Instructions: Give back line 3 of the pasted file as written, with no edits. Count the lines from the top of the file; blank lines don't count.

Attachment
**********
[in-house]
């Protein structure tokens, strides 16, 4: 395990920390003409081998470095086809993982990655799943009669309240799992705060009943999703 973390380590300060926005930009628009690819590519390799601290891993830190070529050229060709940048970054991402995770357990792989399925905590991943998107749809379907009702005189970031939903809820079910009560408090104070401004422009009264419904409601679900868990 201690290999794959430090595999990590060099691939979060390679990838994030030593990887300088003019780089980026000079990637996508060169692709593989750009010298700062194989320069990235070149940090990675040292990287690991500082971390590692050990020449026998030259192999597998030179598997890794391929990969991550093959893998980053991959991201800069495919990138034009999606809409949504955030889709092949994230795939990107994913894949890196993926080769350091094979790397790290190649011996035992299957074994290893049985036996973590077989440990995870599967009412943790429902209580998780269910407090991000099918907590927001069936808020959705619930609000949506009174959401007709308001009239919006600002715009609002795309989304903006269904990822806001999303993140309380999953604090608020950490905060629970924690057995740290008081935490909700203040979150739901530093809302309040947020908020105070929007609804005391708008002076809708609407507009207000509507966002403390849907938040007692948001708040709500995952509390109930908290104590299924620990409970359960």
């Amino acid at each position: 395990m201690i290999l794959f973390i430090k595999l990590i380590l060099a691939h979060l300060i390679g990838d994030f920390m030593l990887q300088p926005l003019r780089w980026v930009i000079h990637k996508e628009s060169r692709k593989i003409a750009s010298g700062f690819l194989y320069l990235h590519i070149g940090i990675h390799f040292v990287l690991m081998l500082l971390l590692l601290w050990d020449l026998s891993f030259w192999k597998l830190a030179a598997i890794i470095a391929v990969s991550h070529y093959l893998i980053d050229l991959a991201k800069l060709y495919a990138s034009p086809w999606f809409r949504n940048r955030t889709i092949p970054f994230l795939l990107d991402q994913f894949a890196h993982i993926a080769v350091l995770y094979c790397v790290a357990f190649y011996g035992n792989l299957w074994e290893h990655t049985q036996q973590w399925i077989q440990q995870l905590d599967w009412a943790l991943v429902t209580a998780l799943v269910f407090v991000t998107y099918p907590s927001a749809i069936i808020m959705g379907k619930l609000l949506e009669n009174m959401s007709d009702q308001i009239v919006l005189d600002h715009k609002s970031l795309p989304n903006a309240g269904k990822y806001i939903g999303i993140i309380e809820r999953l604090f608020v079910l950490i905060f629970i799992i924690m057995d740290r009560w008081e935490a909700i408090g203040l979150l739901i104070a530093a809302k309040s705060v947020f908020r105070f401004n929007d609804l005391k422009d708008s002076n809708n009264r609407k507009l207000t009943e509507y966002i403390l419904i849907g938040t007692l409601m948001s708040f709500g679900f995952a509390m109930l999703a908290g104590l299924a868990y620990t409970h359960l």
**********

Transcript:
């Amino acid at each position: 395990m201690i290999l794959f973390i430090k595999l990590i380590l060099a691939h979060l300060i390679g990838d994030f920390m030593l990887q300088p926005l003019r780089w980026v930009i000079h990637k996508e628009s060169r692709k593989i003409a750009s010298g700062f690819l194989y320069l990235h590519i070149g940090i990675h390799f040292v990287l690991m081998l500082l971390l590692l601290w050990d020449l026998s891993f030259w192999k597998l830190a030179a598997i890794i470095a391929v990969s991550h070529y093959l893998i980053d050229l991959a991201k800069l060709y495919a990138s034009p086809w999606f809409r949504n940048r955030t889709i092949p970054f994230l795939l990107d991402q994913f894949a890196h993982i993926a080769v350091l995770y094979c790397v790290a357990f190649y011996g035992n792989l299957w074994e290893h990655t049985q036996q973590w399925i077989q440990q995870l905590d599967w009412a943790l991943v429902t209580a998780l799943v269910f407090v991000t998107y099918p907590s927001a749809i069936i808020m959705g379907k619930l609000l949506e009669n009174m959401s007709d009702q308001i009239v919006l005189d600002h715009k609002s970031l795309p989304n903006a309240g269904k990822y806001i939903g999303i993140i309380e809820r999953l604090f608020v079910l950490i905060f629970i799992i924690m057995d740290r009560w008081e935490a909700i408090g203040l979150l739901i104070a530093a809302k309040s705060v947020f908020r105070f401004n929007d609804l005391k422009d708008s002076n809708n009264r609407k507009l207000t009943e509507y966002i403390l419904i849907g938040t007692l409601m948001s708040f709500g679900f995952a509390m109930l999703a908290g104590l299924a868990y620990t409970h359960l």